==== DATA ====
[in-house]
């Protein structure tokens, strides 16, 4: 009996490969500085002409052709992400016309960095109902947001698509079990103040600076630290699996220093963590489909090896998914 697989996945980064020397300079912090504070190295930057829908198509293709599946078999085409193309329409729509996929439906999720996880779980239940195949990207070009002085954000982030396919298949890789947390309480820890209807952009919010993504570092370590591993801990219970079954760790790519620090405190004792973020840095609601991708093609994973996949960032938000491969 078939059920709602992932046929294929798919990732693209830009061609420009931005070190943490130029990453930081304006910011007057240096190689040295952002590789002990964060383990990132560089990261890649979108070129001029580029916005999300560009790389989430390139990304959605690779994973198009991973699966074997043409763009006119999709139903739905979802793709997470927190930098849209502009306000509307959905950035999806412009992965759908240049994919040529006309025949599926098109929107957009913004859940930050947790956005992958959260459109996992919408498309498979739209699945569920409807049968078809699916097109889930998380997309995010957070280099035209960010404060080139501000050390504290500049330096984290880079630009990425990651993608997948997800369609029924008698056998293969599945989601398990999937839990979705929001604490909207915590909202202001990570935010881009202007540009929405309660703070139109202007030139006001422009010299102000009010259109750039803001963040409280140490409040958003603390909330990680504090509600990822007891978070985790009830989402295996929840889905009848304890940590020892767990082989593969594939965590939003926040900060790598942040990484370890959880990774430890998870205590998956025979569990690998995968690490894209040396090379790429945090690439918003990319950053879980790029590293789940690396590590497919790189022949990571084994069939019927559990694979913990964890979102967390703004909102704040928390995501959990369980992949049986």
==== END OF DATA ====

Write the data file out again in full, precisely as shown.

[in-house]
């Protein structure tokens, strides 16, 4: 009996490969500085002409052709992400016309960095109902947001698509079990103040600076630290699996220093963590489909090896998914 697989996945980064020397300079912090504070190295930057829908198509293709599946078999085409193309329409729509996929439906999720996880779980239940195949990207070009002085954000982030396919298949890789947390309480820890209807952009919010993504570092370590591993801990219970079954760790790519620090405190004792973020840095609601991708093609994973996949960032938000491969 078939059920709602992932046929294929798919990732693209830009061609420009931005070190943490130029990453930081304006910011007057240096190689040295952002590789002990964060383990990132560089990261890649979108070129001029580029916005999300560009790389989430390139990304959605690779994973198009991973699966074997043409763009006119999709139903739905979802793709997470927190930098849209502009306000509307959905950035999806412009992965759908240049994919040529006309025949599926098109929107957009913004859940930050947790956005992958959260459109996992919408498309498979739209699945569920409807049968078809699916097109889930998380997309995010957070280099035209960010404060080139501000050390504290500049330096984290880079630009990425990651993608997948997800369609029924008698056998293969599945989601398990999937839990979705929001604490909207915590909202202001990570935010881009202007540009929405309660703070139109202007030139006001422009010299102000009010259109750039803001963040409280140490409040958003603390909330990680504090509600990822007891978070985790009830989402295996929840889905009848304890940590020892767990082989593969594939965590939003926040900060790598942040990484370890959880990774430890998870205590998956025979569990690998995968690490894209040396090379790429945090690439918003990319950053879980790029590293789940690396590590497919790189022949990571084994069939019927559990694979913990964890979102967390703004909102704040928390995501959990369980992949049986």